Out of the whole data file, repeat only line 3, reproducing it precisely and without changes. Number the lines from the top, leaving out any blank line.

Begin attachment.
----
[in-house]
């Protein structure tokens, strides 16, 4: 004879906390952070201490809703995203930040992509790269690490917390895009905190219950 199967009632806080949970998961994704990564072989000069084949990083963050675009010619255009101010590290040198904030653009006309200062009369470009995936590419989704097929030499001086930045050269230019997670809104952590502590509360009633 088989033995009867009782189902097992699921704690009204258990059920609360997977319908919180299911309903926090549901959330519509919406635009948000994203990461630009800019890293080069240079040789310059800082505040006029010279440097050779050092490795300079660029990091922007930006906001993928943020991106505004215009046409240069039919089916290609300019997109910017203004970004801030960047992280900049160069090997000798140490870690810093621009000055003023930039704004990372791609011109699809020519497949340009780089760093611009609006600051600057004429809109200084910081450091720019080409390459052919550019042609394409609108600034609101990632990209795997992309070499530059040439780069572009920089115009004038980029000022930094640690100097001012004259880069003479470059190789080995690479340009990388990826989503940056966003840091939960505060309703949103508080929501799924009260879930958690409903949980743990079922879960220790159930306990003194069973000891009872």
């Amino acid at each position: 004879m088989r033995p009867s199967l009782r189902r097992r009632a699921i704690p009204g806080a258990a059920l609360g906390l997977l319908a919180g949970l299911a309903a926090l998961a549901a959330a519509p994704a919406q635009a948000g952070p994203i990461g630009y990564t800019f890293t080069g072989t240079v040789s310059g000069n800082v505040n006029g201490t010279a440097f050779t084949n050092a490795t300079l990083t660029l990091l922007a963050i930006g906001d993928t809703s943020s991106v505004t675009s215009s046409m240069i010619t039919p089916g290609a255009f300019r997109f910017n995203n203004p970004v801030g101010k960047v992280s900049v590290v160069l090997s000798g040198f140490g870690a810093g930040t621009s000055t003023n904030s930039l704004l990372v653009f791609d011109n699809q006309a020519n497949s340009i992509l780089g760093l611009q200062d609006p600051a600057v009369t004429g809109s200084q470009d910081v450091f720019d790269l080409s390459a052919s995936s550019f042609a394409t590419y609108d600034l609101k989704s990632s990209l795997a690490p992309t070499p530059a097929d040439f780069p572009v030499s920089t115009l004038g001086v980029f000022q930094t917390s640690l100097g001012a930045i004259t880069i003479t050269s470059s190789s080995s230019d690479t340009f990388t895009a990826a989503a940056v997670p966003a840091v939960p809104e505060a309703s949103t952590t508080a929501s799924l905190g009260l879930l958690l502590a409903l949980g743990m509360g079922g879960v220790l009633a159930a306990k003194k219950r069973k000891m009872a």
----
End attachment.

């Amino acid at each position: 004879m088989r033995p009867s199967l009782r189902r097992r009632a699921i704690p009204g806080a258990a059920l609360g906390l997977l319908a919180g949970l299911a309903a926090l998961a549901a959330a519509p994704a919406q635009a948000g952070p994203i990461g630009y990564t800019f890293t080069g072989t240079v040789s310059g000069n800082v505040n006029g201490t010279a440097f050779t084949n050092a490795t300079l990083t660029l990091l922007a963050i930006g906001d993928t809703s943020s991106v505004t675009s215009s046409m240069i010619t039919p089916g290609a255009f300019r997109f910017n995203n203004p970004v801030g101010k960047v992280s900049v590290v160069l090997s000798g040198f140490g870690a810093g930040t621009s000055t003023n904030s930039l704004l990372v653009f791609d011109n699809q006309a020519n497949s340009i992509l780089g760093l611009q200062d609006p600051a600057v009369t004429g809109s200084q470009d910081v450091f720019d790269l080409s390459a052919s995936s550019f042609a394409t590419y609108d600034l609101k989704s990632s990209l795997a690490p992309t070499p530059a097929d040439f780069p572009v030499s920089t115009l004038g001086v980029f000022q930094t917390s640690l100097g001012a930045i004259t880069i003479t050269s470059s190789s080995s230019d690479t340009f990388t895009a990826a989503a940056v997670p966003a840091v939960p809104e505060a309703s949103t952590t508080a929501s799924l905190g009260l879930l958690l502590a409903l949980g743990m509360g079922g879960v220790l009633a159930a306990k003194k219950r069973k000891m009872a």